Sunday, September 3, 2017
Twenty years old and a sophomore in college, I decided to try out becoming a police officer. I abandoned my studies for a semester and joined the Atlanta Police Department. The challenging obstacle course at the academy remains a vivid memory. It was filled with hurdles, fences, walls, and ditches that had to be negotiated with a certain amount of skill and in a certain amount of time. Looking back, it perhaps was the obstacle course that ultimately convinced me to return to my schoolwork.
Life is filled with obstacles, problems, and obstructions that stand in the way of freedom, happiness, and growth. These may include financial and relationship difficulties, troubles at work or school, and illness. Most of the time, we think of these hindrances as barriers that simply block the attainment of our personal ambitions in life. In the gospel reading today, however, Jesus refers to Peter himself as an obstacle because he tries to talk Jesus out of his destiny. Peter rebukes Jesus for believing that he will be persecuted in Jerusalem by the elders, the chief priests, and the scribes. By essentially saying, “Come on, everything thing’s going to be okay, stay positive,” Peter denies the mission of Jesus and invalidates the truth of what he must face.
I have heard this same conversation many times when well-meaning people try to “cheer up” someone who is going through a difficult time. Adult children encourage their elderly parents who are seriously ill in the hospital by telling them they will soon be going home, when in fact they will not. Friends often downplay what someone is feeling with platitudinous phrases like, “it’ll get better,” “it could be worse,” or “you shouldn’t feel that way.” Priests, ministers, and counselors who try to draw the sting of a troubling situation with trite religiosity and blame shifting to the divine only rob the hurting individual of the nobility of his or her suffering. The patterns of rhetoric we choose when with all sincerity seeking to buoy another person going through a difficult time can unwittingly reinforce the erroneous notion that every unpleasant obstacle in life is a hurtle to be overcome as quickly as possible, so that we can return to our own goals and desires.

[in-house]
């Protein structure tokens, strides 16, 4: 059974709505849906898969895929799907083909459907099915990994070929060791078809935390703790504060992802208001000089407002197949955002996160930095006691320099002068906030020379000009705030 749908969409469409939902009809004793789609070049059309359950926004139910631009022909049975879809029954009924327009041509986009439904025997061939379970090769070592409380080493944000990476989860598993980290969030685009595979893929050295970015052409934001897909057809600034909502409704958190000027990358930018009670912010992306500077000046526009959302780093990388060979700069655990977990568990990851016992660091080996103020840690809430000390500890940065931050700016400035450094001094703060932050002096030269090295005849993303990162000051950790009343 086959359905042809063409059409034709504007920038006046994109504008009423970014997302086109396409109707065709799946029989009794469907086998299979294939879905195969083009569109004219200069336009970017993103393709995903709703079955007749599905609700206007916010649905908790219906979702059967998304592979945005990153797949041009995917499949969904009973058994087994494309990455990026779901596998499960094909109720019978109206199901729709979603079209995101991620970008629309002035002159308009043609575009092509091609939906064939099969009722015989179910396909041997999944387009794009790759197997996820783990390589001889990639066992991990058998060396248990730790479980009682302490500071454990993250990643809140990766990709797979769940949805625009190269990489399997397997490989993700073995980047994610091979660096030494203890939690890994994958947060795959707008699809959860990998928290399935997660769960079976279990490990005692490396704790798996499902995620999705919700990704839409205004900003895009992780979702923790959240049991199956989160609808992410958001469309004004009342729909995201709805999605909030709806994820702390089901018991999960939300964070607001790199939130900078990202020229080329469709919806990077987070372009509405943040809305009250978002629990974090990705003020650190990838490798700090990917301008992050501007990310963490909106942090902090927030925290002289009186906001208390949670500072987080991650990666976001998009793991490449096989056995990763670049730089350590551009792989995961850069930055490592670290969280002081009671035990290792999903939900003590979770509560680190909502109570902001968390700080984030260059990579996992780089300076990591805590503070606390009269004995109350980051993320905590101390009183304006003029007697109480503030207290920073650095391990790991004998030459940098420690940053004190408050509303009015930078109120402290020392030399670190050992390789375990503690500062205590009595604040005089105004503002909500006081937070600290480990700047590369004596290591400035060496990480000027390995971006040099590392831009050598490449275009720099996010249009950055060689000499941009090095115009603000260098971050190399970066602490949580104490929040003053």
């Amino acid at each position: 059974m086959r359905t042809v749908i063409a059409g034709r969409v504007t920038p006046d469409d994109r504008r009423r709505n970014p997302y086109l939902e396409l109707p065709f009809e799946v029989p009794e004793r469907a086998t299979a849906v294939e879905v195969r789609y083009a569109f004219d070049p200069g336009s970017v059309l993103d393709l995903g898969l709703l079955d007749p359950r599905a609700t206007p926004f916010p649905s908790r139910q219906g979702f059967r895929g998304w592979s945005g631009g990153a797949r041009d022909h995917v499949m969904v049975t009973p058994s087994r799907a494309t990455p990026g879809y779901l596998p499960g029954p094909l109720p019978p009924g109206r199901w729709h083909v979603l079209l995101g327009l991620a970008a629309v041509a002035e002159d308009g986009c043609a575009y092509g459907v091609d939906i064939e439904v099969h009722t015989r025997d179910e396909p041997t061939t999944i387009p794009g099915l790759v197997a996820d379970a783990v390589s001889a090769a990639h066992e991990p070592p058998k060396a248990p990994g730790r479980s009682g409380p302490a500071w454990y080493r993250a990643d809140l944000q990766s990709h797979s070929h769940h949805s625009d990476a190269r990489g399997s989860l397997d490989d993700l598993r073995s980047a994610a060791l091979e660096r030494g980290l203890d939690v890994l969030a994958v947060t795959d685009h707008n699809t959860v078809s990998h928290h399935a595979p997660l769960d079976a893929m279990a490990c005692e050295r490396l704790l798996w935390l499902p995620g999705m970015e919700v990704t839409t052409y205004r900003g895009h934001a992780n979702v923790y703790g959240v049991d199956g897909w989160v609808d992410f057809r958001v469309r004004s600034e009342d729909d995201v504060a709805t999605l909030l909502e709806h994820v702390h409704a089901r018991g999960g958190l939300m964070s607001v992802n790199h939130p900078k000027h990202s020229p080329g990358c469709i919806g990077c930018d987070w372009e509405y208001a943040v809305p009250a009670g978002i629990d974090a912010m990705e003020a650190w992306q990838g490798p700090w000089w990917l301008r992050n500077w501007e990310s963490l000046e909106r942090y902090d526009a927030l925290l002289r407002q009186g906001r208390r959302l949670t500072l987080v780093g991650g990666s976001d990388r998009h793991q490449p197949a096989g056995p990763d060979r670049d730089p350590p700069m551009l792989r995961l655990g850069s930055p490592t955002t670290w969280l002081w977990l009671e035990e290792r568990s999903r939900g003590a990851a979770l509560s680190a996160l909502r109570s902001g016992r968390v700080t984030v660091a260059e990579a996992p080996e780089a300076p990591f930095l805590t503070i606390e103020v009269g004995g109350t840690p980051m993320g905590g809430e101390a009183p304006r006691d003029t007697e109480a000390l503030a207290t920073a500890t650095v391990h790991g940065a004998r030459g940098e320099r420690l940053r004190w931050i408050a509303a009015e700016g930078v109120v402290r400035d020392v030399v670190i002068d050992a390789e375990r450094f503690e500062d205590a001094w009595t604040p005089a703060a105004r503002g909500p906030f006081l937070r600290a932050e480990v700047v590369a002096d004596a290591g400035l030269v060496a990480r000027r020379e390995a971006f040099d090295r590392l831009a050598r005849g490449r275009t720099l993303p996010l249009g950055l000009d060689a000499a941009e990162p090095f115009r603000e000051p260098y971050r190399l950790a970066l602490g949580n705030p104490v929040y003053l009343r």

Jesus reminds his disciples in the gospel passage that “whoever wishes to save his life will lose it, but whoever loses his life for [Jesus’] sake will find it.” Sometimes, the greatest act of charity for a suffering individual is simple accompaniment without a lot of words. A quiet, supportive presence avoids false encouragement, does not deny the truth of the situation, and usually is all that is needed to comfort the person.
In those times when suffering is confronted authentically, when we deny ourselves for Christ and willingly take up our crosses because he did the same for us, the experience can be redemptive and edifying. Similarly, when we refuse to become an unintended obstacle to the difficult future faced by another person by using stale idioms and offering false hope, but rather are willing to accept what lies ahead alongside the one who must face it, then we and the suffering person will experience the truth of the resurrection after the dark night is over.
Father Roger Gustafson